Simulations show Antarctica’s only insect at risk due to global warming

2 partial values ​​are shown (effect size (ES), calculated using the package effect size), where * indicates a significant contribution to the overall model structure and square brackets contain confidence intervals at 90%. Given the 100% mortality observed among larvae exposed to warm winter conditions in Prasiola algae, no data were available for this group in (b) and (c). Credit : Functional ecology (2022). DOI: 10.1111/1365-2435.14089″ width=”800″ height=”529″/>

Effects of overwintering conditions on (a) survival of overwintering larvae (b) locomotor activity and (c) proportion of surviving midgut cells. Larvae were exposed to cold (−5°C), normal (−3°C), or warm (−1°C) winters for 180 days in each of three substrates (decayed organic matter, living moss, and Prasiola alga twitched). In panels (a) and (c), the mean value with associated standard error bars is shown. In (b), each symbol represents an individual larva, with an average value in each group plotted as a solid black diamond. Partial state2 values ​​are shown (effect size (ES), calculated using the package effect size), where * indicates a significant contribution to the overall model structure and square brackets contain confidence intervals at 90%. Given the 100% mortality observed among larvae exposed to warm winter conditions in Prasiola algae, no data were available for this group in (b) and (c). Credit: Functional ecology (2022). DOI: 10.1111/1365-2435.14089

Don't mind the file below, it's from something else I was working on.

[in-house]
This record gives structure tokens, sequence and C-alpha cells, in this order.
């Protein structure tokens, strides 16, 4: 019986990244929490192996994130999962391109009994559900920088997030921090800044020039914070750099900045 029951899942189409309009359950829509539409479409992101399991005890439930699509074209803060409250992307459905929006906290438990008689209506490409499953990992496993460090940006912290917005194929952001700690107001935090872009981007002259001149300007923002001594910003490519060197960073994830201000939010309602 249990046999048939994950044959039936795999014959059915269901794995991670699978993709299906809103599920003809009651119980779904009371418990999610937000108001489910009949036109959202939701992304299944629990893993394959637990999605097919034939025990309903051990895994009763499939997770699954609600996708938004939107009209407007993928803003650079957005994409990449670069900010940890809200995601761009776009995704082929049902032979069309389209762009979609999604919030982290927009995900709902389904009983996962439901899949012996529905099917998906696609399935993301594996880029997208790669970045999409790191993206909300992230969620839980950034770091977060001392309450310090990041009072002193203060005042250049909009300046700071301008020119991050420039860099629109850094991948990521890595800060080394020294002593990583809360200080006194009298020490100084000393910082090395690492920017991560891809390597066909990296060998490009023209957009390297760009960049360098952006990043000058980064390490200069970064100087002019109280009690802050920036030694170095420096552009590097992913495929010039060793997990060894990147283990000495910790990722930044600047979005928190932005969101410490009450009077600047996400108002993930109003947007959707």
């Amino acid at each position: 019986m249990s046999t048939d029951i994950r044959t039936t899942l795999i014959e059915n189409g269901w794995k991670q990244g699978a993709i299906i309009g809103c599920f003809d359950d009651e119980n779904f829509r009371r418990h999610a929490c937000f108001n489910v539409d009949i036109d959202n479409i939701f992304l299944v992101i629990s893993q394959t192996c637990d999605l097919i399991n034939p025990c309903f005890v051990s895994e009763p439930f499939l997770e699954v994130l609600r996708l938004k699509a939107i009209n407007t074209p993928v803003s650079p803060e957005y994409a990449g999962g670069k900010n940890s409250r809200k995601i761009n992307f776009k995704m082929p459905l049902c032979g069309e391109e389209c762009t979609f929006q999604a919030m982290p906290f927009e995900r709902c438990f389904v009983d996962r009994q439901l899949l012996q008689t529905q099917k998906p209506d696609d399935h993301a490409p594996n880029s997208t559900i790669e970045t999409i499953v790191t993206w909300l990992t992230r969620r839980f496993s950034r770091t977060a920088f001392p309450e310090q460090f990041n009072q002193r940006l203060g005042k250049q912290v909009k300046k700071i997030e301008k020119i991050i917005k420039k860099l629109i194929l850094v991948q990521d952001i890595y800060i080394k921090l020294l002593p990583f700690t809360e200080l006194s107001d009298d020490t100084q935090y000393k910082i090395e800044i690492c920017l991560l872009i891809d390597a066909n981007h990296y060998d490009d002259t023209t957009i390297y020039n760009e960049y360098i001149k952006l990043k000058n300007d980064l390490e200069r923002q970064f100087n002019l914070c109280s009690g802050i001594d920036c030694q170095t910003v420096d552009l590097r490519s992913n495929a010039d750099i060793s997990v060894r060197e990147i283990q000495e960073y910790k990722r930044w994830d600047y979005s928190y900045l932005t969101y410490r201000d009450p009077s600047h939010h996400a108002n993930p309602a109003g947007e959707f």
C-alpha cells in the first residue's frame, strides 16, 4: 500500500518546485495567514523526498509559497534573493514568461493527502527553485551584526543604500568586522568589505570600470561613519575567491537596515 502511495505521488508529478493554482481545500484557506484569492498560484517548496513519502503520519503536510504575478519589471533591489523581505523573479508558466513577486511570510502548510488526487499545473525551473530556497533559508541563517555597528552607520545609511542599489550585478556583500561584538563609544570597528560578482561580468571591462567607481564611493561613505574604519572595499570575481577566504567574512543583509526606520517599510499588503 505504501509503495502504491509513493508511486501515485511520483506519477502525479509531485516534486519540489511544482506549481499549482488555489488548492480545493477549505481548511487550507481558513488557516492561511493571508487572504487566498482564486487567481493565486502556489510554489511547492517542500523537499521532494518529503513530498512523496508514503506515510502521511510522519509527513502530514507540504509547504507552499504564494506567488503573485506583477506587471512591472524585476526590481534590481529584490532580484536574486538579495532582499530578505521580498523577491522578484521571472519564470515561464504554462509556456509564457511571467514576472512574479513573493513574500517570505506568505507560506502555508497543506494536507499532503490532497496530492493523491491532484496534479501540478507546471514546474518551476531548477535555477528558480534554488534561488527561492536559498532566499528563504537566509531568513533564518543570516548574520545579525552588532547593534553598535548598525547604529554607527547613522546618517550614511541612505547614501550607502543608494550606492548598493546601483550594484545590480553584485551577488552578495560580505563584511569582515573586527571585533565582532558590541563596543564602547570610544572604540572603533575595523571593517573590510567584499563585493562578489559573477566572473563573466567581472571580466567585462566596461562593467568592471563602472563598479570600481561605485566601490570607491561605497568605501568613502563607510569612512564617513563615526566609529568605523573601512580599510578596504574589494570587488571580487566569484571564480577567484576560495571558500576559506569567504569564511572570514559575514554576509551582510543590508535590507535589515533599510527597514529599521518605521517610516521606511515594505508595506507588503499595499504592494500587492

A team of researchers affiliated with a host of institutions in the United States, working with colleagues from the British Antarctic Survey, the Natural Environment Research Council and the University of Johannesburg, have found evidence to suggest that warming temperatures could put the Antarctic midge in danger of extinction. . They published their results in the journal Functional ecology.

There is only one insect native to Antarctica, the tiny Antarctic midge. Gnats are small, two-winged flies that usually live in marshy places. Antarctic midges have lost their ability to fly and have evolved other characteristics for living in a cold environment. Their life cycle is only two years, and most of that time is spent in one of its four larval stages. The larvae live in moist beds of moss or algae and survive by eating surrounding materials. During the coldest parts of winter, when their surroundings freeze, the larvae dry out, allowing their bodies to freeze without harm. Previous research has shown that when temperatures rise again, larvae need high humidity to rehydrate. In this new effort, researchers wondered what would happen to midges as temperatures in Antarctica rise due to global warming. To find out, they traveled to the area and collected samples of larvae.

Testing the larvae in the lab involved placing them in environments that simulated those they currently experience in their homelands and those that would exist if the temperature variably increased. The tests lasted six months, long enough for the larvae to react as they would in the wild.

The researchers found that even small changes in temperature had a dramatic impact on the larvae. The higher the temperature, the fewer the larvae that survive. They also found that energy reserves were affected, resulting in sluggish behavior. The researchers suggest that the behavior they observed suggests that if conditions get much warmer in Antarctica, the midge is unlikely to survive.


A midge can be a source of pesticides currently used for birds, bats


More information:
Jack J. Devlin et al, Simulated Winter Warming Negatively Impacts Survival of Antarctica’s Only Endemic Insect, Functional ecology (2022). DOI: 10.1111/1365-2435.14089

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Teresa H. Sadler